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Dive Review of St. George's Lodge in
Belize/St. George's Caye

St. George's Lodge, Mar, 2003,

by Dave & Joanne Farrel, WI, USA . Report 422.

Reporter and Travel

Dive Experience 51-100 dives
Where else diving Cayman Islands, Provo, Roatan, San Salvador, Bonaire, Key Largo
Closest Airport Getting There

Dive Conditions

Weather sunny, windy, dry Seas choppy, surge
Water Temp 75 to 80 Fahrenheit Wetsuit Thickness 5
Water Visibility 50 to 80 Feet

Dive Policy

Dive own profile no
Enforced diving restrictions Divers were divided into groups of 2-5 people, each with a guide.
Liveaboard? no Nitrox Available? N/A

What I Saw

Sharks None Mantas None
Dolphins Schools Whale Sharks None
Turtles 1 or 2 Whales None
Corals 4 stars Tropical Fish 3 stars
Small Critters 3 stars Large Fish 3 stars
Large Pelagics 1 stars

Underwater Photography 1 (worst) - 5 (best):

Subject Matter N/A Boat Facilities N/A
Overall rating for UWP's N/A Shore Facilities N/A
UW Photo Comments [None]

Ratings and Overall Comments 1 (worst) - 5 (best):

Accommodations 5 stars Food 5 stars
Service and Attitude 5 stars Environmental Sensitivity N/A
Dive Operation 5 stars Shore Diving 1 stars
Snorkeling N/A
Value for $$ N/A
Beginners 5 stars
Advanced 4 stars
Comments We like small, relaxed off-the-beaten-path resorts, and were very happy with our 2 recent choices - St. George's Lodge for our dive resort and Ek Tun for our "jungle lodge" experience.
A driver and mini-van were waiting to take us from the airport to the boat dock. Carlos picked up the groceries and us for boat ride out to St. George's Caye. The resort is one of few properties on the island. It has frontage on both sides of the island with the cabanas on the calm leeward side, and the lodge and dive boat pier on the windward side. Lodging is mostly in over-water cabanas which were roomy and comfortable. Each one has a shady front porch where juice and tea/coffee are delivered every morning. The cabanas are on a circular boardwalk, which provides an interesting place to find and watch small critters. The main lodge has an open, very informal lounge/bar area for visiting and enjoying the great appetizers before dinner. Meals, served family-style at long tables, consist of several choices and more good food than you can eat. Fred and Fran are wonderful, accommodating hosts who do everything they can to make everyone feel welcome.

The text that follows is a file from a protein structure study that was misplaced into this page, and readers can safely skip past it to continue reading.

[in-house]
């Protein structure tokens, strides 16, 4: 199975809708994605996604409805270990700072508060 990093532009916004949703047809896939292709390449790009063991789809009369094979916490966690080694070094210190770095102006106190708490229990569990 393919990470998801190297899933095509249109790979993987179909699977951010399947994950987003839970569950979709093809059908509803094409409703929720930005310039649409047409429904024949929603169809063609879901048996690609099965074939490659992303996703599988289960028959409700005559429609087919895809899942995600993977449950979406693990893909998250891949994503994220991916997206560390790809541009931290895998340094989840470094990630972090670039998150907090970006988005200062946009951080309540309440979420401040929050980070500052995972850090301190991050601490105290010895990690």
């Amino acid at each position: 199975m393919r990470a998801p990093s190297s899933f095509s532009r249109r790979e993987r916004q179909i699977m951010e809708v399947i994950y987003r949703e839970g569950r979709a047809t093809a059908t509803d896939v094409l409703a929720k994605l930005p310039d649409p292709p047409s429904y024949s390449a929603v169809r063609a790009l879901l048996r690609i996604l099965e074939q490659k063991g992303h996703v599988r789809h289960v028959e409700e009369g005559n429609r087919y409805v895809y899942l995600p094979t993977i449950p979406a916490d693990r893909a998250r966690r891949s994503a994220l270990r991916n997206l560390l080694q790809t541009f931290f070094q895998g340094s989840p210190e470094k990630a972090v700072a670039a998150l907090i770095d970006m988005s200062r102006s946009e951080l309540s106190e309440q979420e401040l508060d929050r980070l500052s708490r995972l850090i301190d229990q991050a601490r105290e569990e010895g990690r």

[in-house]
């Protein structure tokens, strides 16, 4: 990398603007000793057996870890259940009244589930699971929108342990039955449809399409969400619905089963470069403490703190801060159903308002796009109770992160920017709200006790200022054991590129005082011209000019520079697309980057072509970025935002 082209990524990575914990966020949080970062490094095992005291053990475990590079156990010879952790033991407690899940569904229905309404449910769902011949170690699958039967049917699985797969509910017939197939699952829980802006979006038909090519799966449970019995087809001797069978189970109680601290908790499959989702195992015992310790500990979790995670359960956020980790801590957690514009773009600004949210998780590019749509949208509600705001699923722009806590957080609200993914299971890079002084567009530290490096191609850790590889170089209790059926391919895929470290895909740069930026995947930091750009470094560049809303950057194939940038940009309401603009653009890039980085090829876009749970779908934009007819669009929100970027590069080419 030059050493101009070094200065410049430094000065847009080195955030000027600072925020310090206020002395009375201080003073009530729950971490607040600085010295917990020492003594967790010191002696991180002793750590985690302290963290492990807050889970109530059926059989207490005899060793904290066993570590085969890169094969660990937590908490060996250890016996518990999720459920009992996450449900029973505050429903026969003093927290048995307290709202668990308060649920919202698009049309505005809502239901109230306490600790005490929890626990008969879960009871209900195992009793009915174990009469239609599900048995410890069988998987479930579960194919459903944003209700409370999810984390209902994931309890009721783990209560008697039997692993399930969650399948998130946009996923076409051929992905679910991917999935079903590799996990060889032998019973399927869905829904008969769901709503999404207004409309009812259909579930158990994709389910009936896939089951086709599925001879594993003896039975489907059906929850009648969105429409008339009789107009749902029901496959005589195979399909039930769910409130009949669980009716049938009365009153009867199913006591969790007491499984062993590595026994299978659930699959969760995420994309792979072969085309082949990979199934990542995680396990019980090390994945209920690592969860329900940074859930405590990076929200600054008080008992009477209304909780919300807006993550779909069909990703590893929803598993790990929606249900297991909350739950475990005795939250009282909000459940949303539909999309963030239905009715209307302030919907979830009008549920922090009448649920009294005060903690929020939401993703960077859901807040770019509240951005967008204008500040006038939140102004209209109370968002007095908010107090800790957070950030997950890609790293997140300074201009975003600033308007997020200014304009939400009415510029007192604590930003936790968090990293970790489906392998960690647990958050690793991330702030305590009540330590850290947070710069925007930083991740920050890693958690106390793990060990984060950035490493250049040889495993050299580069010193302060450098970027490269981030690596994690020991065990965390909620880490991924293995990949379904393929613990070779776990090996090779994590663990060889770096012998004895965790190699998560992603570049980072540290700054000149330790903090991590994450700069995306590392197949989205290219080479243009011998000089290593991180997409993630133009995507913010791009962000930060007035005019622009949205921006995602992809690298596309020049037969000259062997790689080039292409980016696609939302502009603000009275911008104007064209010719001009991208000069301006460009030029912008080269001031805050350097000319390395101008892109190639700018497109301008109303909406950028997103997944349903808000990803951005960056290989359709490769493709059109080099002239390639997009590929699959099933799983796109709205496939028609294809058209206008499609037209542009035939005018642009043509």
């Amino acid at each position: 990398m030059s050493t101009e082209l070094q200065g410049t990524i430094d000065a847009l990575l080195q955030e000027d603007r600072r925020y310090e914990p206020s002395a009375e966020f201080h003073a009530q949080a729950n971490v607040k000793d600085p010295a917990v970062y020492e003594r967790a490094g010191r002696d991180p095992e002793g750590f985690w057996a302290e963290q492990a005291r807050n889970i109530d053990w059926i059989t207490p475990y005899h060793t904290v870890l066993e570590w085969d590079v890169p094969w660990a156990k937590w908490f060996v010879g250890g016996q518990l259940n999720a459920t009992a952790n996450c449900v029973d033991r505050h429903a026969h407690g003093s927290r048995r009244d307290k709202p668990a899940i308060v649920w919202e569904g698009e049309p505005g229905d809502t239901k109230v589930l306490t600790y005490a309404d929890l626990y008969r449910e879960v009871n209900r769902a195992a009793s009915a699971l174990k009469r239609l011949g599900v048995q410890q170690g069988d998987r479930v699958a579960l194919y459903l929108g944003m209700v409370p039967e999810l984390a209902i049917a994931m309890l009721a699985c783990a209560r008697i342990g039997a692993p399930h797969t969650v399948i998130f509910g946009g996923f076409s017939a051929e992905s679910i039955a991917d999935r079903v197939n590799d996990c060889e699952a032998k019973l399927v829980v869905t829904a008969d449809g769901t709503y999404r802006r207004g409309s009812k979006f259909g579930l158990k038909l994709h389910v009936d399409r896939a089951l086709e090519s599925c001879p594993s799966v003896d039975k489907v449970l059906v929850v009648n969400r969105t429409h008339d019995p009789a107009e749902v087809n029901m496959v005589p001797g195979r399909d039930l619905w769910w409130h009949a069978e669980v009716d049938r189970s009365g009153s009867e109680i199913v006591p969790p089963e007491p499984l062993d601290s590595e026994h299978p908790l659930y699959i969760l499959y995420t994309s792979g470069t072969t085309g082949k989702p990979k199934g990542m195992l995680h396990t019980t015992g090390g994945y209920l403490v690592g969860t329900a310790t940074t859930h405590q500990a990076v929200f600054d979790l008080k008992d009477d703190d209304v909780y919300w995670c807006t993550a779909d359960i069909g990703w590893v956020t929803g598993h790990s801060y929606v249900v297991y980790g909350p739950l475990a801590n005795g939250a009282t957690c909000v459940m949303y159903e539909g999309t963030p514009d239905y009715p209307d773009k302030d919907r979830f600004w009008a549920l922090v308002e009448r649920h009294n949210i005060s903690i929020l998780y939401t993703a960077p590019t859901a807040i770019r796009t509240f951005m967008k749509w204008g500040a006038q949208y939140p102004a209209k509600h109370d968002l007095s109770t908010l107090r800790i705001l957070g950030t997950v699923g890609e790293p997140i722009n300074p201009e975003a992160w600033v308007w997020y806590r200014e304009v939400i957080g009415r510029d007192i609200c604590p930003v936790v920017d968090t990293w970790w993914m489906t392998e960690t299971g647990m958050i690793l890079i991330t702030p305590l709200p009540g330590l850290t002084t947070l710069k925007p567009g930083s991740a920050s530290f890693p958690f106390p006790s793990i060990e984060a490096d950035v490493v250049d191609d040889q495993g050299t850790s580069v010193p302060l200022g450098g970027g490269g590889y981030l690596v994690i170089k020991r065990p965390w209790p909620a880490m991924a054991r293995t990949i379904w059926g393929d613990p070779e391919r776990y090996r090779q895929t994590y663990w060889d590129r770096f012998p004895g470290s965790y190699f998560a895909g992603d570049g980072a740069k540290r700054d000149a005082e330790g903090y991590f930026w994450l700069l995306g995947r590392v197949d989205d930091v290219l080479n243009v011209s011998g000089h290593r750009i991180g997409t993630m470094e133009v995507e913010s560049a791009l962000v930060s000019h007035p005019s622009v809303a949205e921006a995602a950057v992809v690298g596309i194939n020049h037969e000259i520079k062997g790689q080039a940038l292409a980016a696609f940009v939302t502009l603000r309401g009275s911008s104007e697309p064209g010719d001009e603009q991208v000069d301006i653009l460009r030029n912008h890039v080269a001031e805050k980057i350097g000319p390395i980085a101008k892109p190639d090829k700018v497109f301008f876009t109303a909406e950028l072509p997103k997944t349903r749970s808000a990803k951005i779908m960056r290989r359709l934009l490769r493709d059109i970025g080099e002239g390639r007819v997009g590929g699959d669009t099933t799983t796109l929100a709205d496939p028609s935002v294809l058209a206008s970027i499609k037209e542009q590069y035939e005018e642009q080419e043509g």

Dive sites were chosen to meet the divers' wishes. The dive boat was uncrowded and unhurried, with crew taking care of your dive gear and bringing your BC to you when you were ready to jump in. The divers were divided into smaller groups of 2-5 people with each group led by either Fred, Fran, or Jose. Although we had never had a guide before, it relieved us of having to find the boat on our own and also made it possible to see things we would have missed. This would be a great place for younger or beginning divers, as Fred is a very patient instructor and spends a lot of individual time with them. He also is interested in helping everyone become a better diver and is always available to answer and discuss dive questions.
The water was fairly rough while we were there, so visibility was somewhat affected. Sea fans were especially abundant and colorful, and dolphins often accompanied us on boat trips.
One day, when many of us chose not to dive because of the weather, Fran arranged and led a trip into Belize City for sight-seeing, shopping, and visiting the zoo.
After a too-short time on St. George's, we went to Ek Tun near the western border. Phyllis is the owner of this beautiful property. Remo picked us up at the boat dock and provided us with lots of information about what we were seeing on the Land Rover ride to San Ignacio and beyond. The last stage is a boat ride across the Macal River. Ek Tun has stunning grounds which are well-kept but in a natural way, not manicured-looking. There is a natural mineral pool where you can swim in surroundings that can rival any tropical movie scene. The whole place had a great feeling of privacy with only 2 thatched-roof cabanas and the sound of the river always in the background. Meals were wonderful, served in the open-air dining room at Phyllis's home overlooking the river. There are several choices of activities, including hiking up to and through a Mayan cave and kayaking/canoeing down the river. When we kayaked, we stopped at the home of Remo's in-laws, where his wife Louisa gave us a tour of their farm and served us lunch. It was a rare opportunity to visit with local people and learn more about the area. Phyllis arranged activities for us, and we really enjoyed our time with her, whether she was leading us through the jungle or shopping in Guatemala. We were happy that we brought everything on her suggested list. For hiking and for the caves, you really do need hiking boots with gripping soles, good flashlights with extra bulbs and batteries, water bottles, and long pants and sleeves. There were absolutely no mosquitoes when we were there. We had brought DEET but didn't think we needed it, until we got home and found out that we had gotten chigger bites, which made for several itchy days. Next time we'll use DEET, but will definitely go back to this beautiful place.
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Note: The information here was reported by the author above, but has NOT been reviewed nor edited by Undercurrent prior to posting on our website. Please report any major problems by writing to us and referencing the report number above.

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